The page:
Tag Archives: growing up

PPBF – A Bird Like Himself

Today is International Dot Day, a world-wide celebration of creativity inspired by Peter H. Reynold’s classic picture book, The Dot, that invites readers to “make your mark, and see where it takes you.”

I chose today’s Perfect Picture Book because I love the themes and the illustrations, because the main character learns to be “himself”, and also because its author/illustrator hails from a wonderfully-creative part of the world about which many readers in the US know little about. For me, the author/illustrator makes her mark with today’s Perfect Picture Book:

abirdlikehimself-300x297Title: A Bird Like Himself

Written & Illustrated By: Anahita Teymorian (Taymourian)

Translated By: Azita Rassi

Publisher/date: Tiny Owl Publishing Ltd./2015

Suitable for Ages: 4-8

Themes/Topics: growing up; foster families; becoming yourself; finding love; #ReadYourWorld

Opening:

One day something pale and oval was left all on its own and with nobody to look after it. The oval thing was warm, and it rocked a little back and forth before suddenly…CRACK! Out of the egg came a fat little chick.

Brief Synopsis: A menagerie of animals looks after a baby bird that is born alone in their midst, but none of the animals knows how to teach “Baby” to fly.

Links to Resources:

  • The Cornell Lab of Ornithology publishes educator resources about birds;
  • Learn about foster families;
  • Discover more about Iran, where the author/illustrator lives.

Why I Like this Book:

A Bird Like Himself is a deceptively simple, gorgeously illustrated, multi-layered picture book that’s fun to read, and reread. I find more clues to the ending each time I reread it! Baby, the bird that hatches from an abandoned egg, is raised by a group of loving animals that functions like a foster family. The ways they try to care for Baby and teach him to fly are hilarious! But until he finds a fellow bird, and strikes up a friendship with her, he is unable to fly and totally be himself. In a funny, gentle way, A Bird Like Himself shows children that we can learn from many people and many experiences, but until we’re true to ourselves, we won’t be complete. It shows adults that we, as caregivers, need to let children experience life and learn on their own.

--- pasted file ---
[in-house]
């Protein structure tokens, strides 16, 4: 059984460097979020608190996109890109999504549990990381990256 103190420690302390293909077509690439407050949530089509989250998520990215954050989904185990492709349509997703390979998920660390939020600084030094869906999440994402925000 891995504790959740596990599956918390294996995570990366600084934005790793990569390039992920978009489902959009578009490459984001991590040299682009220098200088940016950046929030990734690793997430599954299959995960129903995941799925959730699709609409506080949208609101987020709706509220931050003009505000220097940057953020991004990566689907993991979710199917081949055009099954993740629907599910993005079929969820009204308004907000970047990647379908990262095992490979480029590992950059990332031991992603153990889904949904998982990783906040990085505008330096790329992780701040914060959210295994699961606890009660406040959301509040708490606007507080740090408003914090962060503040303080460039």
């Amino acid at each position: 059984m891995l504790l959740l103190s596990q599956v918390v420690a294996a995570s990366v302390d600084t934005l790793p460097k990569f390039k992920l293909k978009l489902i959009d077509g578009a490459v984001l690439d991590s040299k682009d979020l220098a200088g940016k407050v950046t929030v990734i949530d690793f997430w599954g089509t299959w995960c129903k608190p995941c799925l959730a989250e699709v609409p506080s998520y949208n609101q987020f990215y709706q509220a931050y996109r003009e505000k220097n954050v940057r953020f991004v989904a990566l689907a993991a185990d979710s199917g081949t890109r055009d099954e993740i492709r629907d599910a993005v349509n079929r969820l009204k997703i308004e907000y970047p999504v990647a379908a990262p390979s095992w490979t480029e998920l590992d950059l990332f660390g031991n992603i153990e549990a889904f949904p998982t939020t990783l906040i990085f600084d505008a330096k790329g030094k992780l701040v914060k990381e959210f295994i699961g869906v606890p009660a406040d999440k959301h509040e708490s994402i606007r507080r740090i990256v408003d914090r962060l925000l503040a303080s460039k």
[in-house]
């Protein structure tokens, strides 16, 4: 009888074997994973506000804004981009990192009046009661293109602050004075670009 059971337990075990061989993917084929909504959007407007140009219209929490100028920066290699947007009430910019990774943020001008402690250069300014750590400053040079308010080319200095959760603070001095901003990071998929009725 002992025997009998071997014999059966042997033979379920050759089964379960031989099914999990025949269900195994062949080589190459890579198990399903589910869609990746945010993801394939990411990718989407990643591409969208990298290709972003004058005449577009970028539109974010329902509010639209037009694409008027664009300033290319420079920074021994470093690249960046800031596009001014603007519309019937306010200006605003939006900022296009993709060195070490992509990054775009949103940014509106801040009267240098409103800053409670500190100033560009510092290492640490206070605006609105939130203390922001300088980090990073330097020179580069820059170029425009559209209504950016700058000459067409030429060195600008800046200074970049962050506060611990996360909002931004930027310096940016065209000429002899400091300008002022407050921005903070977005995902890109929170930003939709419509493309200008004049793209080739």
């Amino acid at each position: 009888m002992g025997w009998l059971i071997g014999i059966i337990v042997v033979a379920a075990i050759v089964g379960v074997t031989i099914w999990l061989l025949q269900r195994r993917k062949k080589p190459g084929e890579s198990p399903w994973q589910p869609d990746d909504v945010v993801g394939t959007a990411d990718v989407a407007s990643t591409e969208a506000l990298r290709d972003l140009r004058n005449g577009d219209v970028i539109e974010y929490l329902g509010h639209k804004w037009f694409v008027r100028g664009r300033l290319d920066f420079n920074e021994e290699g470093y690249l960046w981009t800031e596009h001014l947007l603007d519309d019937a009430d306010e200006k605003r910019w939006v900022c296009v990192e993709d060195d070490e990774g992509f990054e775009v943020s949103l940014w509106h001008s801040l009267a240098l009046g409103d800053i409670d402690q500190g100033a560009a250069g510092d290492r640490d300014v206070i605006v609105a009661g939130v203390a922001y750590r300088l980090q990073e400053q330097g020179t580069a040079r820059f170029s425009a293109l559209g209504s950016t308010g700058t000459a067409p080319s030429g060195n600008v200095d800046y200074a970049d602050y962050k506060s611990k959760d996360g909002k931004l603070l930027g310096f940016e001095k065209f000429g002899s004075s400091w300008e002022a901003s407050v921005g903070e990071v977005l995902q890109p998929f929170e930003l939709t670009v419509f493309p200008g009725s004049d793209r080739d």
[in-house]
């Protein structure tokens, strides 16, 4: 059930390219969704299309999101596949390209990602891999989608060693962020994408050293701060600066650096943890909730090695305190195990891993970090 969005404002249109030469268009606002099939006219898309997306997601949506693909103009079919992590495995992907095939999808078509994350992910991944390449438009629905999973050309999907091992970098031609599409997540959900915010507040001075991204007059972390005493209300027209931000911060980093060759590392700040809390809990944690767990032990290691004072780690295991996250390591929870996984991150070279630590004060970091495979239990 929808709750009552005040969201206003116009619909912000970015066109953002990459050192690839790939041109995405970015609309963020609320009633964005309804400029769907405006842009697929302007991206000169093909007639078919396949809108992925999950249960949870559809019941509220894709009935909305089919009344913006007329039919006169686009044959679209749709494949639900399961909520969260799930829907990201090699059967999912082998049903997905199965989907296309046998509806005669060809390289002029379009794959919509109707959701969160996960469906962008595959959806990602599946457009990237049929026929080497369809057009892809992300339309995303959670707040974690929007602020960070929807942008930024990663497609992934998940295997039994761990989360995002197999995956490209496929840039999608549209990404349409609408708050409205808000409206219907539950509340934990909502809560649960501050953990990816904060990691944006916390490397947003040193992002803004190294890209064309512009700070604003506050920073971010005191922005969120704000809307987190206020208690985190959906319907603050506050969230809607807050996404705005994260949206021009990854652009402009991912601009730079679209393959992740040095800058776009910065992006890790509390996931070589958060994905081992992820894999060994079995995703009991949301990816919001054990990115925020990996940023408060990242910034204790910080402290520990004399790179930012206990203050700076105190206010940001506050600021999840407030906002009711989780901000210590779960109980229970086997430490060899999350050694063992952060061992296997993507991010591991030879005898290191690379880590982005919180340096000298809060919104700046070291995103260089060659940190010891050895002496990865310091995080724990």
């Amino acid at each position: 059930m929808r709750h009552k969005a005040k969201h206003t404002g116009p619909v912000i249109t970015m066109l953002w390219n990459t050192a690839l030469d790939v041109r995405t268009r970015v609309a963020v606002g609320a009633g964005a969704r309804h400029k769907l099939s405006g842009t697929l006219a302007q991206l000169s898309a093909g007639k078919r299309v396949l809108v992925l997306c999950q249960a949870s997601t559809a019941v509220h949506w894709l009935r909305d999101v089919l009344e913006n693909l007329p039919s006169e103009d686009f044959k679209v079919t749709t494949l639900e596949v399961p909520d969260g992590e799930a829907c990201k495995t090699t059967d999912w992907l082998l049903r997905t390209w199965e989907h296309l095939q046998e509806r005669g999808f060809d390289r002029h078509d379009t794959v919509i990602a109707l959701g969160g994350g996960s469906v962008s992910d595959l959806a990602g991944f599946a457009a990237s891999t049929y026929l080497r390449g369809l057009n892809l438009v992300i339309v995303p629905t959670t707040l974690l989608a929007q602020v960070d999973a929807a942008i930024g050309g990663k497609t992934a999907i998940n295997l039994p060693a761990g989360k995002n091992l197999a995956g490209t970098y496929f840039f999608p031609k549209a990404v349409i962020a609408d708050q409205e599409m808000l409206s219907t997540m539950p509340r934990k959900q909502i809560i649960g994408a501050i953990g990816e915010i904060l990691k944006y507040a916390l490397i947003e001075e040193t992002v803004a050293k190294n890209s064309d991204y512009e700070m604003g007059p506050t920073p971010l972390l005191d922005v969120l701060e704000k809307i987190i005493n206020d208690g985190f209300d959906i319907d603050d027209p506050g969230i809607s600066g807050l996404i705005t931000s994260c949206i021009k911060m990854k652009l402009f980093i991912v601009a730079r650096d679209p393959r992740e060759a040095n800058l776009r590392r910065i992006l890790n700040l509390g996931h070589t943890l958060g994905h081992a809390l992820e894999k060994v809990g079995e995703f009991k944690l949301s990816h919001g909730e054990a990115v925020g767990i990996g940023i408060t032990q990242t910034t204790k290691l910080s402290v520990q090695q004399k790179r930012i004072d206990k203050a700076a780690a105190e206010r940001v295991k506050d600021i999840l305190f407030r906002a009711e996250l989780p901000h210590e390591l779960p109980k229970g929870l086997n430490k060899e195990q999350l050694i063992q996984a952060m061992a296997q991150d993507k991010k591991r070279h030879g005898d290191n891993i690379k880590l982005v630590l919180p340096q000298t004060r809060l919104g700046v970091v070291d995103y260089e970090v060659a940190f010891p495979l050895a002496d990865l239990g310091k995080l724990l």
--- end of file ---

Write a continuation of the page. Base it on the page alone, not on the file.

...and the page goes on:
The illustrations in A Bird Like Himself look as if they are telling a story within a story. There is no natural background to the illustrations, there is a limited palette, and there is a repeated checkerboard pattern that, in the end, ties everything together.

2016_dg_a-bird-like-himself

Illustration from A Bird Like Himself

A Note about Craft:

As writers, we’re often instructed to be specific, but leave room for the illustrations. Teymorian includes several scenes with sparse text illuminated by wonderful illustrations. For instance, Teymorian writes, “They tried this…and this.” Illustrations show an elephant trying to rock Baby on tusks and Baby perched in a loop of a snake or giraffe neck. Similarly, “I’m hungry,” precedes an amusing illustration of Baby scratching his head as he stares at a picnic that may appeal to other animals, but probably not him.

Although the story seemingly occurs in a forest or on a farm (we’re never sure exactly where), Teymorian includes several details that will cause older readers to question the location. It isn’t until the end that we learn where the story has occurred. I think this appeals to young children, as they don’t question finding a cow living with an elephant, for instance, or repeated checkerboard motifs that don’t seem to have anything to do with animals or birds at all (or do they?).

Finally, Teymorian addresses the reader in several instances with open-ended questions, such as “So guess what Baby did?” This helps draw the reader into the story, I believe, and creates instances during group readings to pause and engage with young listeners.

Read reviews and interviews with Teymorian here.

I mentioned above that I chose today’s Perfect Picture Book because of the creativity on display. For another wonderful example of creativity, and a book, I’d argue, should also be celebrated world-wide, see When I Coloured in the World, which I reviewed in April9781910328071-150x150